ITV News Anglia's Rob Setchell reports on what the charity discovered when its activists went undercover
The RSPCA has launched an investigation after undercover footage filmed by animal rights activists revealed poultry workers joking as they kick and throw chickens around a farm shed.
The abuse was filmed by the Animal Justice Project and shows workers from an RSPCA-approved firm holding chickens four to a hand and grabbing them by one leg.
The organisation said it was appalled by the footage, while the Norfolk-based contractors AD Harvey - which on its website claims to have "an unwavering dedication to the highest quality standards in animal welfare" - said two staff members no longer worked for the firm.
The footage was filmed over several months and shows staff in so-called "catching gangs" mistreating and abusing some of the chickens they have been employed to round up.
ITV News Anglia has been unable to independently verify the footage, which activists say was filmed at a farm in Leicestershire.
The teams are employed to gather chickens up at the end of their egg-laying life so that they can be culled and used for meat.
The Animal Justice Project said one of the incidents filmed occurred during a night's catching of hens at a free-range farm which supplies eggs to major national retailers.
The campaign group claimed around 30,000 hens were caught by hand in one night, with around 26 put into each crate by the catchers.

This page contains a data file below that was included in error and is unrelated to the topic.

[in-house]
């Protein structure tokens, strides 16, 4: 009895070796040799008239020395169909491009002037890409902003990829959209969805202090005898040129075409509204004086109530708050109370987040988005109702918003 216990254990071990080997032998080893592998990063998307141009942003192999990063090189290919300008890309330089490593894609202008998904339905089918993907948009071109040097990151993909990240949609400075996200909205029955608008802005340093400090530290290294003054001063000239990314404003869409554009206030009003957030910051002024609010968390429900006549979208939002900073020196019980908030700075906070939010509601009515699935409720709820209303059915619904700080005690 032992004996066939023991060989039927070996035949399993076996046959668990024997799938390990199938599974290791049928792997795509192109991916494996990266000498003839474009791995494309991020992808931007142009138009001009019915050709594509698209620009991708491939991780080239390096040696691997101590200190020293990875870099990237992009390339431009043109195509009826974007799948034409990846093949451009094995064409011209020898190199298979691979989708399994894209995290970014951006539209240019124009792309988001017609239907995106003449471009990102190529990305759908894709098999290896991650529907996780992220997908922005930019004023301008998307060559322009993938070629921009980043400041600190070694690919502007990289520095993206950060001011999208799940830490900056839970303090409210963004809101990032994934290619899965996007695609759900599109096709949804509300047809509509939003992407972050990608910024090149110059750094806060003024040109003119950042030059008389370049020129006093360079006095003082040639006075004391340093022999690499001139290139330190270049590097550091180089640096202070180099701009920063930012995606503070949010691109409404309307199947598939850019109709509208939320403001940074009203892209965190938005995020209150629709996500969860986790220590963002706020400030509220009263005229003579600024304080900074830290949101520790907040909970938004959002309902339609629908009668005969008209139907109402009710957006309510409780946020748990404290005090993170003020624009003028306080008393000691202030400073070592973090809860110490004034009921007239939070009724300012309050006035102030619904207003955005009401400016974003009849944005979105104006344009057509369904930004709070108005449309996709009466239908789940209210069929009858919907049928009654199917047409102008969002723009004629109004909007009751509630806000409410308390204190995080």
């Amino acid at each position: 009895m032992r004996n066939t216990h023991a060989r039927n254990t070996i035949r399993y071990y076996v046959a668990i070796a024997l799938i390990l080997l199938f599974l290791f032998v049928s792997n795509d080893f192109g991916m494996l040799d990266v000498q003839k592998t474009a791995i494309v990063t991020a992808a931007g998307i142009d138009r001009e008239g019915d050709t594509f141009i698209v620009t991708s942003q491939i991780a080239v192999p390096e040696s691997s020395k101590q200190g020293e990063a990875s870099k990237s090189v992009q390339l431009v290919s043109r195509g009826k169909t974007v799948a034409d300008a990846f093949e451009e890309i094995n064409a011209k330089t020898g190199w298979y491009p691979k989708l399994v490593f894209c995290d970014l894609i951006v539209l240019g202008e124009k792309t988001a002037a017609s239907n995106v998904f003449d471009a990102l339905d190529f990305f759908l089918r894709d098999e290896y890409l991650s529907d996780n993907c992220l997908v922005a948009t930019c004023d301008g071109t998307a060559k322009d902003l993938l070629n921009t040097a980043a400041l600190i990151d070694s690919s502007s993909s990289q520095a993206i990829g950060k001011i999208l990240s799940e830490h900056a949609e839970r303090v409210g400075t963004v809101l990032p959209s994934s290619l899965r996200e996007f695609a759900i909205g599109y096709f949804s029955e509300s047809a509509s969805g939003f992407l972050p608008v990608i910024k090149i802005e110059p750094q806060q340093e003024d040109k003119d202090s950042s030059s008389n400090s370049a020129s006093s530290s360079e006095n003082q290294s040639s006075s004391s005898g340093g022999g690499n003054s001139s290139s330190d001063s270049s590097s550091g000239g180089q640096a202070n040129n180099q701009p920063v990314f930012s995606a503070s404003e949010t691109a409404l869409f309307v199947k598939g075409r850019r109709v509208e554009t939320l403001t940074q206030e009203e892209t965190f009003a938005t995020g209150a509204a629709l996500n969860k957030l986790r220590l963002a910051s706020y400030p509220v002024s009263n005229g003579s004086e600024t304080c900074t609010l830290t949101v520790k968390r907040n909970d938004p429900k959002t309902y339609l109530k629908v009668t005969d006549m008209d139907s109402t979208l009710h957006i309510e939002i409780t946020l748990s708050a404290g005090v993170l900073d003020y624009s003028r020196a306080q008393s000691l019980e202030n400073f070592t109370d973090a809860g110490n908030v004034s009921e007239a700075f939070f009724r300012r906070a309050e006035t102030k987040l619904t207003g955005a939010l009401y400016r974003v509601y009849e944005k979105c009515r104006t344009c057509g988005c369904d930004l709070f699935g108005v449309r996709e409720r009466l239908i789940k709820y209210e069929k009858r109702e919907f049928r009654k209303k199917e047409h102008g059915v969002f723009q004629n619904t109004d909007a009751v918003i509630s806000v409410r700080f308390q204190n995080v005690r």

Claire Palmer, from Animal Justice Project, said she had been "absolutely horrified by the abuse and the violence".
"It made me feel very shocked," she told ITV News Anglia.
"We knew that there was going to be abuse and violence because we'd had reports from whistleblowers but we weren't expecting it to be on this scale.
"It's definitely some of the worst footage that we've ever filmed. There is no humane way of catching 30,000 hens in a shed at break-neck speeds."
AD Harvey has had its "RSPCA Assured" animal welfare status suspended, pending an investigation by the charity.
A spokesman for AD Harvey, which is based at Bunwell in Norfolk, said: "The owners of AD Harvey were shocked when they were made aware of the covert filming undertaken by Animal Justice Project.
"We take every incidence of wrong-doing seriously and on reviewing the footage two members of staff are now no longer in our employment.
"We are currently working with RSPCA Assured investigations team and believe it would be inappropriate to comments on the specifics of this matter until they have concluded their investigations."
The company said that the release of the footage on social media had led to threats being made against its staff, and that it had referred them to police.
"We take any threats by anyone against the families of our staff seriously and for that reason we are now working closely with the police," added the spokesman.
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